This frustrates me because the cinematic trailers for Old Republic, such as “Deceived” one embedded after the jump, capture that fantastic Star Wars essence, but the cinematics can never translate to an MMORPG’s gameplay.
Why doesn’t anyone realize this?
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Since Castlevania titles have followed a slight trend as of late, the time is ripe to discover and share the title that belongs to you, you miserable little pile of secrets.
Are you a whip-wielding Belmont bent on temporarily destroying Dracula? Or perhaps a Belnades witch or a self-loathing vampire … also bent on temporarily destroying Dracula? Enter your name and Castlevania persona to find out your very own morose game title – guaranteed to be as empty as your soul.
Have at you!
Let us know what you got in the comments…
In the hokey tradition of X-Men vs. Street Fighter, or the even more inclusive Marvel vs. Capcom, a new fighting game crossover is in the works: At San Diego Comic Con, Capcom announced (well, Namco as well, I suppose) the development of Street Fighter X Tekken. …I know. While it’s not due for two years or so, this clip below from the Con will tide me over for a while; seeing a Street Fighter-ified Nina Williams grappling Ryu while Kazuya twirls in for an electric uppercut, that’s plain incredible. I get why those guys are screaming. I do.
As you can see from the clip, the game will feature 2-vs.-2 fighting style. And while this game is obviously on Capcom’s court, the crossover will be a two-game deal: Namco will be releasing its own version, if a little later … which I’m not as excited about, but I’ll certainly buy it.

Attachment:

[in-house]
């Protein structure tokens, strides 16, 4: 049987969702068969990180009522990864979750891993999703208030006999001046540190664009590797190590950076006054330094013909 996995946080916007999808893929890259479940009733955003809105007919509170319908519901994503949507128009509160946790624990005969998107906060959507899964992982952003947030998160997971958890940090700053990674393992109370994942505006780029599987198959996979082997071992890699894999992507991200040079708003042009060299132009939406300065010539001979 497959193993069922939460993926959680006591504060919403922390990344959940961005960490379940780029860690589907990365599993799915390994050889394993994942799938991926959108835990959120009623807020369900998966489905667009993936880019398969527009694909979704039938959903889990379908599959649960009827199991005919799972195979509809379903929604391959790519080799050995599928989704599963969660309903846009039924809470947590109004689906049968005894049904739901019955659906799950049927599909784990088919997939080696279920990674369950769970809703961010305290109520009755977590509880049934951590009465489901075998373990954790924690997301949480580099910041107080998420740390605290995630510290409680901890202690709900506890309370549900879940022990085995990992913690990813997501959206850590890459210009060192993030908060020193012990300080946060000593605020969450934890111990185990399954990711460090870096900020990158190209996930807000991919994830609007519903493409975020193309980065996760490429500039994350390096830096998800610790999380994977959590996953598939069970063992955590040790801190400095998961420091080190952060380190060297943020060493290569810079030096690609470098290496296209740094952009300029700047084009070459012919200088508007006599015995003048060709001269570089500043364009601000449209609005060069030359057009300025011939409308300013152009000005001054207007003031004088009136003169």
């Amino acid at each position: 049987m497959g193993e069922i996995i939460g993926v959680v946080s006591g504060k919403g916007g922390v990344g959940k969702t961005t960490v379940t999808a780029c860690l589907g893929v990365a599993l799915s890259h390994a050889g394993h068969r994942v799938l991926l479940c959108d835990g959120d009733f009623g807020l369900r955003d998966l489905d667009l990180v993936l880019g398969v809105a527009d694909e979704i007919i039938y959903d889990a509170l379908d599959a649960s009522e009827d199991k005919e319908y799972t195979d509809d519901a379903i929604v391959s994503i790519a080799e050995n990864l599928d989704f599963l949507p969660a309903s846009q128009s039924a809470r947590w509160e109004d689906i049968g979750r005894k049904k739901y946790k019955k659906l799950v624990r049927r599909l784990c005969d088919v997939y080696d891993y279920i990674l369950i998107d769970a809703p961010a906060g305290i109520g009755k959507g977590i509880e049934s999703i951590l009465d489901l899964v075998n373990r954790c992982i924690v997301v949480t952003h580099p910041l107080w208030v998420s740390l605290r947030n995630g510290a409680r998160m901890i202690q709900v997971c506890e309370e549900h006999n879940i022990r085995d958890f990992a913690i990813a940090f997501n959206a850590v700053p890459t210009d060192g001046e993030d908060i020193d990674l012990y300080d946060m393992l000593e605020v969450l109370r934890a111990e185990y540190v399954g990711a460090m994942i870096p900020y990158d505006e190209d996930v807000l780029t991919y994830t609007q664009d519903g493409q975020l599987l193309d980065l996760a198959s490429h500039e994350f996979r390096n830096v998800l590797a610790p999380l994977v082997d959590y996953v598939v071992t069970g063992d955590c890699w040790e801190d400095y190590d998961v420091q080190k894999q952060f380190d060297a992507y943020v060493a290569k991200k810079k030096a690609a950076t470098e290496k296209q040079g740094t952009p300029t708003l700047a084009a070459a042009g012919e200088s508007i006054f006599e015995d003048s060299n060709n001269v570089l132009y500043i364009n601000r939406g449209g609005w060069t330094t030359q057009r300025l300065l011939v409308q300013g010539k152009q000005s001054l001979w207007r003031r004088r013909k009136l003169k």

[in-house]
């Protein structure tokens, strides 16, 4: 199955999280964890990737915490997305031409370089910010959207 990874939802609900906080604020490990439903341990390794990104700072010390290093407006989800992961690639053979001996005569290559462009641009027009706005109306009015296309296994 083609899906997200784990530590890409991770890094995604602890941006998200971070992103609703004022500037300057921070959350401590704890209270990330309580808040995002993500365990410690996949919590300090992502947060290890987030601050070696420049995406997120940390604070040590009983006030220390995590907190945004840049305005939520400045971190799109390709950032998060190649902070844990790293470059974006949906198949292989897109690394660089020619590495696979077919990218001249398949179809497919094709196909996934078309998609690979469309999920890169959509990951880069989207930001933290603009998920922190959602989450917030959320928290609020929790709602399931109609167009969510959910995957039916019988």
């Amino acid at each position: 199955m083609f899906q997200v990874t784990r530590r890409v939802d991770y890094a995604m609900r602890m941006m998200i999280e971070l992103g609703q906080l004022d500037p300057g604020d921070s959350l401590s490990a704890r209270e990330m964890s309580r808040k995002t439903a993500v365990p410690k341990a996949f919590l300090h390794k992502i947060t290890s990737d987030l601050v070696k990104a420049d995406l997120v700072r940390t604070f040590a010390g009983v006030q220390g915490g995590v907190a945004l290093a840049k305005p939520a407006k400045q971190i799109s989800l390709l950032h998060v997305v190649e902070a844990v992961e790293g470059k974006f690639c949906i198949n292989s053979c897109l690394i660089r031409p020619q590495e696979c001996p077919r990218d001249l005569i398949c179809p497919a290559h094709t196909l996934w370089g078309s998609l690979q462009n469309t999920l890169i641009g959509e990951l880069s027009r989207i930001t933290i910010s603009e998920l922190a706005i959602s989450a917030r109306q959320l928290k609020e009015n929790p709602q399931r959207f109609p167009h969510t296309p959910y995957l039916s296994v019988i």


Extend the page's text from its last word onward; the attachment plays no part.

Now which characters from each roster will make the cut? Here’s hoping for Lei (Tekken) and C. Viper Street Fighter.
Sorry, you're dead to him, guys
Ah, how refreshing when an artist isn’t
in it for the money; they really can say whatever they want. As you may know, writer and ceremonial magician Alan Moore wanted nothing to do with the Watchmen
film adaptation (really, he got none of that $185 million); and now that the “damage is done,” Moore has shunned his own franchise.
Moore told Wired
(and apparently there’s more to come):
“[DC Comics] offered me the rights to Watchmen back, if I would agree to some dopey prequels and sequels … I don’t even have a copy of Watchmen in the house anymore. The comics world has lots of unpleasant connections, when I think back over it, many of them to do with Watchmen.”
“So I just told them that if they said that 10 years ago, when I asked them for that, then yeah it might have worked. But these days I don’t want Watchmen back. Certainly, I don’t want it back under those kinds of terms.”
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Trailer for Let Me In, the U.S. remake
I recall a friend’s manic endorsement of the Swedish movie Let The Right One In when it came out in 2008, which, along with a glance at the synopsis, actually pushed me to postpone a viewing and read the book. As I understood it, Let The Right One In presented a haunting, unusual treatment of the vampire mythos – and I’ve already re-read Anne Rice more times than I’m willing to admit – so I wanted to experience the real deal.
I found the novel by John Ajvide Lindqvist, which he only wrote in 2004 (if only things could move this quickly for me if/when I get published), unfocused and difficult to get through – and it was in translation, which always irks me as a reader. Perhaps I was primed for something else from the author – I fear because of the current Twilight craze I hold my ears to – but the vampire elements took a backseat to a bloated cast of characters and endless angst from the human child protagonist. I am also leery of novels with child protagonists.